Yet Again: Drawing Parallels in Genocide

By Diep, Kelly | Harvard International Review, Fall 2007 | Go to article overview
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Yet Again: Drawing Parallels in Genocide


Diep, Kelly, Harvard International Review


In 1994, the Rwandan Patriotic Front (RPF) quelled the Hutu-initiated genocide, and in the process, devastated Rwanda, further exacerbated poverty, and claimed the lives of 800,000 minority Tutsis and moderate Hutus. The world vowed "never again." Thirteen years later, the world is yet again witnessing a repeat of genocide--this time in Darfur, in which an estimated 50,000 people have already died. Although the Darfur crisis has unique foundations, the slow and diffident response of international actors to the Darfur crisis is reminiscent of the delayed, international reaction to the Rwandan genocide. Both genocides appear to suggest that while such conflicts are rooted in a nation's historical ethnic conflicts, their horrific consequences are inevitably tied to protracted and superficial responses of the international community.

Both the Rwandan and the Darfur genocide are rooted in long histories of ethnic conflict. In the 1950s and early 1960s, toward the end of Belgian colonial rule, the Tutsi aristocracy enjoyed supremacy because of both their lighter physical appearance and their higher levels of wealth. After the Belgians left, Hutu resentment for past Tutsi domination could not be quelled, leading to a large cry for Hutu emancipation. Today, a similar civil war is occurring in Darfur, where the conflict is between the black African sedentary farmers that inhabit the region and the Khartoum government that is dominated by the country's Arab ruling class and which is allied with the Arab Janjaweed militia; the government has been using the militia to stifle the rebellion since 2003. However, both the government and the Janjaweed have taken rebellion suppression one step too far by implementing nefarious policies against the people of the Darfur region.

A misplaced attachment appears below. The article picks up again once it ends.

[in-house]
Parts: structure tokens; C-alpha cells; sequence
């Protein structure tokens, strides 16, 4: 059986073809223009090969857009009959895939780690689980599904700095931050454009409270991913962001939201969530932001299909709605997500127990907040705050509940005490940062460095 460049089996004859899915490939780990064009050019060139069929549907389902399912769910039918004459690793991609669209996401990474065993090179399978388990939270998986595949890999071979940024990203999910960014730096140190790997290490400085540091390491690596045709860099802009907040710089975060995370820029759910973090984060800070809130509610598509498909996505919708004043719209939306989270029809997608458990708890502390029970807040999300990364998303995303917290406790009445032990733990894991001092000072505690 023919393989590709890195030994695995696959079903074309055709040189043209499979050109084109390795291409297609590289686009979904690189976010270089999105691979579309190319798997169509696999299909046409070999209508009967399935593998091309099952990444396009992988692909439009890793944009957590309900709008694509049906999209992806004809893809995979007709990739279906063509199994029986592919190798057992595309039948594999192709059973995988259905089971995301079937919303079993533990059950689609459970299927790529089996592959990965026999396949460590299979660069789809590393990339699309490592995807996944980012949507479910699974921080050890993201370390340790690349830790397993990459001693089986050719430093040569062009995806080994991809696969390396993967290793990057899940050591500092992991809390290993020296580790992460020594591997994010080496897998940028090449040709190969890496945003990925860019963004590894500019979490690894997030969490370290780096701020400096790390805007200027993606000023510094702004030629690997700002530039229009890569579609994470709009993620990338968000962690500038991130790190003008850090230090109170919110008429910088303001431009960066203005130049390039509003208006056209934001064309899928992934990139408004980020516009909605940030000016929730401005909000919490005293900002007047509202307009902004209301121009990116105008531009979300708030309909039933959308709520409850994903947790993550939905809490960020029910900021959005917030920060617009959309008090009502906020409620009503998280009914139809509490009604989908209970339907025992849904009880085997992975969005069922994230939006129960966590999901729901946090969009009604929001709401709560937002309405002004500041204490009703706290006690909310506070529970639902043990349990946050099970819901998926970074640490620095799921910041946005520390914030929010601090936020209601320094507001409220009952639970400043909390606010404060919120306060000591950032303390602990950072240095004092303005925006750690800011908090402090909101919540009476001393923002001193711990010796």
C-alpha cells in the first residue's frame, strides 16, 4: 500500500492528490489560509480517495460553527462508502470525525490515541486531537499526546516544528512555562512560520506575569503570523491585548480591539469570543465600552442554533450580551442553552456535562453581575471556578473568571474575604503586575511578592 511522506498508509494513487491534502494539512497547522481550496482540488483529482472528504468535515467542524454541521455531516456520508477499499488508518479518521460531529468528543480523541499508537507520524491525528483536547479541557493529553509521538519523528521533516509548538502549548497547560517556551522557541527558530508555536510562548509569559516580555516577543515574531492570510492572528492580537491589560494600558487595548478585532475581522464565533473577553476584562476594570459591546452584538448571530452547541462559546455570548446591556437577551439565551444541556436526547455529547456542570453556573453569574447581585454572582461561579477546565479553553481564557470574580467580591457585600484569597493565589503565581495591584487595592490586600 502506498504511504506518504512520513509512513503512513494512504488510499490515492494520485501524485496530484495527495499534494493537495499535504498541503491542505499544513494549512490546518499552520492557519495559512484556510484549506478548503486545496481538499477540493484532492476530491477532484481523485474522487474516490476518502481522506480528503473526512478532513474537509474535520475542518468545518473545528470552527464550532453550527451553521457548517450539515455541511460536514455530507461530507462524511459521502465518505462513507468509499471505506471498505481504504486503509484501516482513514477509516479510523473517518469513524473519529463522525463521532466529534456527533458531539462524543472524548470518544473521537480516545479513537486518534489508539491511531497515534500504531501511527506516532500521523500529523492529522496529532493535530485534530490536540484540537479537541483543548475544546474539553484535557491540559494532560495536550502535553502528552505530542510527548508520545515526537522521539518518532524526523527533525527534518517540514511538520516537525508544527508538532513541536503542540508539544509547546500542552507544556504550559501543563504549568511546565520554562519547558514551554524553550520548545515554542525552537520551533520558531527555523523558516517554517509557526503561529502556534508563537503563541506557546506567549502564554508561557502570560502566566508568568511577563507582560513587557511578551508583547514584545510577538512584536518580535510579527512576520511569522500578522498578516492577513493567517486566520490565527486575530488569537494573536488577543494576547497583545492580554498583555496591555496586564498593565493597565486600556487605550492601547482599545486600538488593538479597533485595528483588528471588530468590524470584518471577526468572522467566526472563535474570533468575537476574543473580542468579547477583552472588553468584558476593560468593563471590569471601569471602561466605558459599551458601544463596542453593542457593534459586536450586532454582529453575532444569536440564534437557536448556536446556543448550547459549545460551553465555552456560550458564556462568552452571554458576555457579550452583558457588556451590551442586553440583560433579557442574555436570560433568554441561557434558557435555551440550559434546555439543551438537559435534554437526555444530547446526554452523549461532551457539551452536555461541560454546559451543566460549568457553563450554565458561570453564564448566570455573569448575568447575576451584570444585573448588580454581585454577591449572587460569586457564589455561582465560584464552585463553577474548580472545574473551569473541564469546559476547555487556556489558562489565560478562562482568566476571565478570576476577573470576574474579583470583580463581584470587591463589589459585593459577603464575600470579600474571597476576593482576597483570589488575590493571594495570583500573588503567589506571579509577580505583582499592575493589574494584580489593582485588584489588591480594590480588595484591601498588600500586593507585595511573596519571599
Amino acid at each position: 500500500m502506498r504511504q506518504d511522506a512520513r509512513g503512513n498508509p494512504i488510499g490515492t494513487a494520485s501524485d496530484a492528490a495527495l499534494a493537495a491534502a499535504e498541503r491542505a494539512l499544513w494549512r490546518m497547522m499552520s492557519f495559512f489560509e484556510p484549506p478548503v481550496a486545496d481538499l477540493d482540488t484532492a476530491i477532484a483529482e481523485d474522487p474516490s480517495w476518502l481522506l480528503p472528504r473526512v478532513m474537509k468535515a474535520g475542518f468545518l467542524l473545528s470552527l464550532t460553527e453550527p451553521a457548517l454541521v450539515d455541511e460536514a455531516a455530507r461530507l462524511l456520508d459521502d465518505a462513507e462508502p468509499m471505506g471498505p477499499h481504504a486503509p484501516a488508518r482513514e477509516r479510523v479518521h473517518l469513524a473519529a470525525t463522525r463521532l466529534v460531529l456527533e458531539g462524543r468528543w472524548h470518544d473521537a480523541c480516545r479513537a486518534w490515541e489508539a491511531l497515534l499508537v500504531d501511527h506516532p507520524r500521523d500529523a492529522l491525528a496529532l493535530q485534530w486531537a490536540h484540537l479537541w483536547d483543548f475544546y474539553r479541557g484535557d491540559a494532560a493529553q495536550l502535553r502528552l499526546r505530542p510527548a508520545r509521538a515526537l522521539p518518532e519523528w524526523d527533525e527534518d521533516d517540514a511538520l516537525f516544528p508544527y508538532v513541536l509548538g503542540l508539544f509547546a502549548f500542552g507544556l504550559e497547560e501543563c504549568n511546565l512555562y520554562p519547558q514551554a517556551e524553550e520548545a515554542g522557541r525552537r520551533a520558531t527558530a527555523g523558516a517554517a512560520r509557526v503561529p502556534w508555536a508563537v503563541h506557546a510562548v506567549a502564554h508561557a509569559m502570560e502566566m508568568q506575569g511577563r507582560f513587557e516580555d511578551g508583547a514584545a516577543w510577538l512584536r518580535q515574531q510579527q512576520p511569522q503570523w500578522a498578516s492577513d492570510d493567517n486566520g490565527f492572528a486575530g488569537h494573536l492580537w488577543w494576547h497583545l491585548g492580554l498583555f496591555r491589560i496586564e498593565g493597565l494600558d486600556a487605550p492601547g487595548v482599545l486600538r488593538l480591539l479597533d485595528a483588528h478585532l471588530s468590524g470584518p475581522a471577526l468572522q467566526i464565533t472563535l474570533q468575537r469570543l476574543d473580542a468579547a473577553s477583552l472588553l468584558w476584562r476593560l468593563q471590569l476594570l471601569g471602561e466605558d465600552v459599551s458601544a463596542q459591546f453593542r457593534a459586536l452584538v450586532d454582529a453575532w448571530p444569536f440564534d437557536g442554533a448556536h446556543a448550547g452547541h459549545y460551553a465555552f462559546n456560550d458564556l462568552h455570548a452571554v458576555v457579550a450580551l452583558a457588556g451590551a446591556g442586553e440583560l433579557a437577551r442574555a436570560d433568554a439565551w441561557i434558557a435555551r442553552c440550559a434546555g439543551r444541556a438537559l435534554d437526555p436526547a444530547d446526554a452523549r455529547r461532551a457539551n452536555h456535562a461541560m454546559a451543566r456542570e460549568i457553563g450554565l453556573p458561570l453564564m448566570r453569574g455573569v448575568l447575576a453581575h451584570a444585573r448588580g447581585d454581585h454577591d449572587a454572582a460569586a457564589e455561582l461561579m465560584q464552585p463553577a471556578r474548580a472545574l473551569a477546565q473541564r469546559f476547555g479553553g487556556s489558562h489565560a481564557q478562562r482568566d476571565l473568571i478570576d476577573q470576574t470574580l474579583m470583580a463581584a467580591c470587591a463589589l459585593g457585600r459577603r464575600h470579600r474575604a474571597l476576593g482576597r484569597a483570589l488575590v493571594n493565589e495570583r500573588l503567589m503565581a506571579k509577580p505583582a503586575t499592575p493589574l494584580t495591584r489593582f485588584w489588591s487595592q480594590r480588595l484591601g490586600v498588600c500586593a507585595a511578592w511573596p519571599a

Furthermore, similar to the international response in Rwanda, international actors have been extremely hesitant to lable the crisis in Darfur as a genocide. In 1994, the Clinton administration did very little to help the victims of the Rwandan genocide except to issue a statement of remorse and offer refugee positions after the fact. The United Nations was equally ineffective in implementing any peaceful resolutions, only serving to protect foreigners in Rwanda rather than the persecuted citizens themselves. The same is happening in Darfur. In 2004, the UN Human Rights Commission met in Geneva and debated whether to release a report, similar in tone to reports from Amnesty International and Human Rights Watch, that would condemn the Sudanese government for condoning the human savagery in Darfur.

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